Trend: The right glass for every beer

Different glasses for different types of beer
© Mareike Hasenbeck

Glassware manufacturers are playing their part in the growing diversity of new beer styles. At this year’s drinktec, there were more glasses on offer than ever before. Many producers showed off unusual design innovations and set new trends.

Glassware designers and manufacturers are enjoying a rather unexpected amount of attention. With its great diversity, the craft-beer industry is opening up new opportunities to all market participants. Just like with premium wines, drinks such as IPAs, red ales, gueuzes and stouts should be served and enjoyed in the right glasses. As beer experts have long known, the right glass can contribute to the perfect beer-drinking experience in the same way the art of brewing itself does.

Not all glasses are created equal

Traditional beer glasses remain popular and widespread, but they are not interchangeable. Each style of beer can only reveal its complex array of flavors under the right conditions. The shape of the drinking vessel greatly affects how its contents look, smell and taste. Producers and sellers are responding to the new demand. One of the pioneers of the current glassware trend is Sahm. The company, which is based in Höhr-Grenzhausen, Rhineland-Palatinate, now offers more than 400 different shapes in its portfolio and showed off an enormous selection at drinktec. From the newly designed wheat beer glass to elegant, slender pilsner glasses and football-shaped fan glasses, Sahm had plenty to offer, especially for the newer styles of craft beer. Tobias Klein, the company’s head of marketing, emphasized that more and more connoisseurs are placing special importance on the right glass: “The craft beer scene has considerably increased its range of glasses. After all, using the right shape makes a big difference to how beer tastes.”

Developers at Sahm and craft brewers at large are in constant dialogue, sharing ideas on new beer styles and on what sort of glassware they would like to see. The company’s sensory glass is now widely used for tasting new beers and won both the “Red Dot Design Award” and “German Design Award.”

The quest for consumers’ sensory experience

The multi-sensory experience of beer drinking is also important to the Rastal company. Founded by a member of the Sahm family, Rastal specializes in exclusively branded glasses. Its first product was the Bitburger Cup glass for Bitburger, its neighbor in the Eifel region. Rastal worked with Döhler GmbH, a leading producer of food and drink additives, to develop the right shape for the perfect glass of beer. The companies’ novel test design – “Multi-Sensory Revolution” – enables objective, professional data to be gathered on consumers’ sensory experiences.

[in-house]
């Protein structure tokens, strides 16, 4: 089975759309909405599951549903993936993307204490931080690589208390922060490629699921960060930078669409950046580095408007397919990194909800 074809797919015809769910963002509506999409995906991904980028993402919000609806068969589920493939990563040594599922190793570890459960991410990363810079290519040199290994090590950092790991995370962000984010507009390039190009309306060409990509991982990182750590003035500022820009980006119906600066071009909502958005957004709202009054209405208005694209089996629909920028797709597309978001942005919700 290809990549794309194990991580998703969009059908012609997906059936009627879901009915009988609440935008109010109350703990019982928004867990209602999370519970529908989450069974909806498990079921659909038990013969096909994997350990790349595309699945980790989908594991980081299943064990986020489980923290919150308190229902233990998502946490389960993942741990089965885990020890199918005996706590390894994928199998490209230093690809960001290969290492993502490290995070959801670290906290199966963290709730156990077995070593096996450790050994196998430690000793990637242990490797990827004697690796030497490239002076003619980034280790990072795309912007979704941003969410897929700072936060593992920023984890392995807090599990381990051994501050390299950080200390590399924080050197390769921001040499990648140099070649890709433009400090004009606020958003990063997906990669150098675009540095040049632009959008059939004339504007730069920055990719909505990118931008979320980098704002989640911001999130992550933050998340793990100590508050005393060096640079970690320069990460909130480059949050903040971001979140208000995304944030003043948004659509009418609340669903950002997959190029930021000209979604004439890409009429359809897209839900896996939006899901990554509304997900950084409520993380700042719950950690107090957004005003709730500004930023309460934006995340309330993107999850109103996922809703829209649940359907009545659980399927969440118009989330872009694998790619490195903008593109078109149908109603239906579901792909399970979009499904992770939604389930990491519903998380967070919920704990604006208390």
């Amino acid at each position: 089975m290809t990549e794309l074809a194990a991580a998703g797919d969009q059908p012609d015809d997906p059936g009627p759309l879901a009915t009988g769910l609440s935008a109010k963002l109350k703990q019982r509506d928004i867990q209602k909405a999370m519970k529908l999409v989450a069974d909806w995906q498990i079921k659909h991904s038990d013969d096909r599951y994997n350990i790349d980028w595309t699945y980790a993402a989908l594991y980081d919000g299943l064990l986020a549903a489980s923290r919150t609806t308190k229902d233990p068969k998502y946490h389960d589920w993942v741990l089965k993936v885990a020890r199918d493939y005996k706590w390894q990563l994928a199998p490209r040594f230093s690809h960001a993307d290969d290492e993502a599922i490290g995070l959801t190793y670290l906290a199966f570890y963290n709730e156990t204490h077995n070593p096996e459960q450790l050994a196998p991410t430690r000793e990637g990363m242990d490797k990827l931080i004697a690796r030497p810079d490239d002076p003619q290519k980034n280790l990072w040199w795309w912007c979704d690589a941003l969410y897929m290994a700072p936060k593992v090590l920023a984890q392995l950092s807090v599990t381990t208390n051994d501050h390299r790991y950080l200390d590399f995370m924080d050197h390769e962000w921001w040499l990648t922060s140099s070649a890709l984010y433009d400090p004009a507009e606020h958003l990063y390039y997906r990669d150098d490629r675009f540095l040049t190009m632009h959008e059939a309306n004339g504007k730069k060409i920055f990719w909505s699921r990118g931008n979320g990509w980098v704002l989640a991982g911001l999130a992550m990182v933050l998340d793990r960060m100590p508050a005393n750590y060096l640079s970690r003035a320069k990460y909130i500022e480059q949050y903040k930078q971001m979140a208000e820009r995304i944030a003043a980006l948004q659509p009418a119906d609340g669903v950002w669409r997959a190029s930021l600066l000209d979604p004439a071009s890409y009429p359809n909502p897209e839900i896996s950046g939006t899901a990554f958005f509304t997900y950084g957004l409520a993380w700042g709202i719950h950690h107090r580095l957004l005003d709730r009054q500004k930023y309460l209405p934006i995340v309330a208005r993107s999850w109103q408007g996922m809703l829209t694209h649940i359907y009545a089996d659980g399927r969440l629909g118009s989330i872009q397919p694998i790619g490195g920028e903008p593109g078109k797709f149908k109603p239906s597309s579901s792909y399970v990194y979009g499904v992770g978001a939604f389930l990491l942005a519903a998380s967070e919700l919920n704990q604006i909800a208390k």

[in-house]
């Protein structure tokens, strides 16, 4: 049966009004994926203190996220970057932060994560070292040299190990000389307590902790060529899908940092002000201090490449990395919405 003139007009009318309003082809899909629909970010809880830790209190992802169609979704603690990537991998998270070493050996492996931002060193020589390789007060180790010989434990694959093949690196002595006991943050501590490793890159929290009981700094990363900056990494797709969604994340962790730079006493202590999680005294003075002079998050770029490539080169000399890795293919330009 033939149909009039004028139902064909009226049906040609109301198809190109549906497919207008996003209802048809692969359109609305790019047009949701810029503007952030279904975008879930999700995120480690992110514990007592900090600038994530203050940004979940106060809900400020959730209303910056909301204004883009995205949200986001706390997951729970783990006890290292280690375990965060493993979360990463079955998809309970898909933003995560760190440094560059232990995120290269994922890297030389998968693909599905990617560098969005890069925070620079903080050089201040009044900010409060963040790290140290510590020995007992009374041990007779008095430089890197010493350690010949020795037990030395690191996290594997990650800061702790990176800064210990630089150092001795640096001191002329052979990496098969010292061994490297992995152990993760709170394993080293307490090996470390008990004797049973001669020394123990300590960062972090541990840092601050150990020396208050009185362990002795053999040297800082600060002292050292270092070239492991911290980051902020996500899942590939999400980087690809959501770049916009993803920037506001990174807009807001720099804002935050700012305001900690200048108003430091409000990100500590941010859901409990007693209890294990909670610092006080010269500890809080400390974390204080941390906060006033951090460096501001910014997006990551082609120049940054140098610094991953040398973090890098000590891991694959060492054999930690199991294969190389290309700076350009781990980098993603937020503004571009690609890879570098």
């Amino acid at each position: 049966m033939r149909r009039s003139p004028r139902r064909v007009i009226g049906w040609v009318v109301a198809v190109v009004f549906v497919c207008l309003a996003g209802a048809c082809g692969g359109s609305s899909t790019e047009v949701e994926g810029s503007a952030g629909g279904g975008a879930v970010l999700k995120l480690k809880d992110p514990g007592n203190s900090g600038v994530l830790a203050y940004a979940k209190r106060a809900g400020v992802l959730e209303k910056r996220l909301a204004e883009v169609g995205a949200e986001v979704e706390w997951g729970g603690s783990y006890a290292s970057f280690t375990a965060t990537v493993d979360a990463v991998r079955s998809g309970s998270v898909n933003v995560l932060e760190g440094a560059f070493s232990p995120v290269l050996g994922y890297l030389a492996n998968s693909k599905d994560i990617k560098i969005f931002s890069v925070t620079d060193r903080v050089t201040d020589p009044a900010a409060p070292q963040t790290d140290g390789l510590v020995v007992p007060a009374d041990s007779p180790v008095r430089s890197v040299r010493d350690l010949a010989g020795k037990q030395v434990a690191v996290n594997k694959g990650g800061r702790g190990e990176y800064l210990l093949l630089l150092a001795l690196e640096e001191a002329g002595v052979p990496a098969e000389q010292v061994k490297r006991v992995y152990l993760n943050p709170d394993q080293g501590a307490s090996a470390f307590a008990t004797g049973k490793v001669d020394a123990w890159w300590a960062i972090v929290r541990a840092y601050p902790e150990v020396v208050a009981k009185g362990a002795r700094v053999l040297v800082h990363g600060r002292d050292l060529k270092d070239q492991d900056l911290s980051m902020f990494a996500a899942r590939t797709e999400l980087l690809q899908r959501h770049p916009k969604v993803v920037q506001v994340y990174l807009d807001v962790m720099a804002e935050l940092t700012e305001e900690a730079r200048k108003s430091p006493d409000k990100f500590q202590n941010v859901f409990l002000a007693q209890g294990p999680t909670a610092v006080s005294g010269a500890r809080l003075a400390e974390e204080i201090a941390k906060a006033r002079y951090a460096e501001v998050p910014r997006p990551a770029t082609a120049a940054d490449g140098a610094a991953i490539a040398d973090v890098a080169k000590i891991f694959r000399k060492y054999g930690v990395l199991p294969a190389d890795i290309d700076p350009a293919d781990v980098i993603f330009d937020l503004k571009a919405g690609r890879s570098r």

But which glass goes best with which beer style?

Some tips from the beer sommelier: For less fizzy beers, special glasses that taper toward the top help to concentrate the flavor. These include the “tulip glass,” for example, which is suitable for products such as pilsners or Belgian ales. Varieties such as wheat beer should be drunk from a glass that widens toward the top. This helps the carbon dioxide to circulate. The strength of the glass is also a crucial element. Writing in Brauwelt magazine, wine expert Markus Del Monego, who works with Sahm, laid down the following guidelines: “A thick glass gives the drink a heavy, rustic feel. The thinner the glass, the more elegant and sophisticated the beer tastes.” All these findings have flowed into the modern designs of many drinktec exhibitors and allowed a new trend in beer glasses to emerge.

Innovative, on-trend glassware: trailblazer Sahm at drinktec

Manufacturers like Sahm and other exhibitors at this year’s drinktec are pioneers in this design environment: The “Craftsman” glass by Sahm is a very special product. Its shape is designed to bring out the flavors of a variety of beer types in a number of different ways. Sahm’s promise: “Drinking enjoyment is guaranteed by concentrated channeling of the beer, meaning all parts of the tongue relevant to taste are met at virtually the same time. The typology and balanced character of each beer is emphasized, and a complex, full and simultaneously fresh mouthfeel is produced.” Sahm does not dictate which beer should be consumed from which glass. That is up to every beer connoisseur to decide for themselves.

Mareike Hasenbeck

Mareike Hasenbeck is a freelance journalist with her own craft beer blog (Feiner Hopfen), she is also a beer sommelier and an international expert for beer sensory certified by the DLG (German Agricultural Society).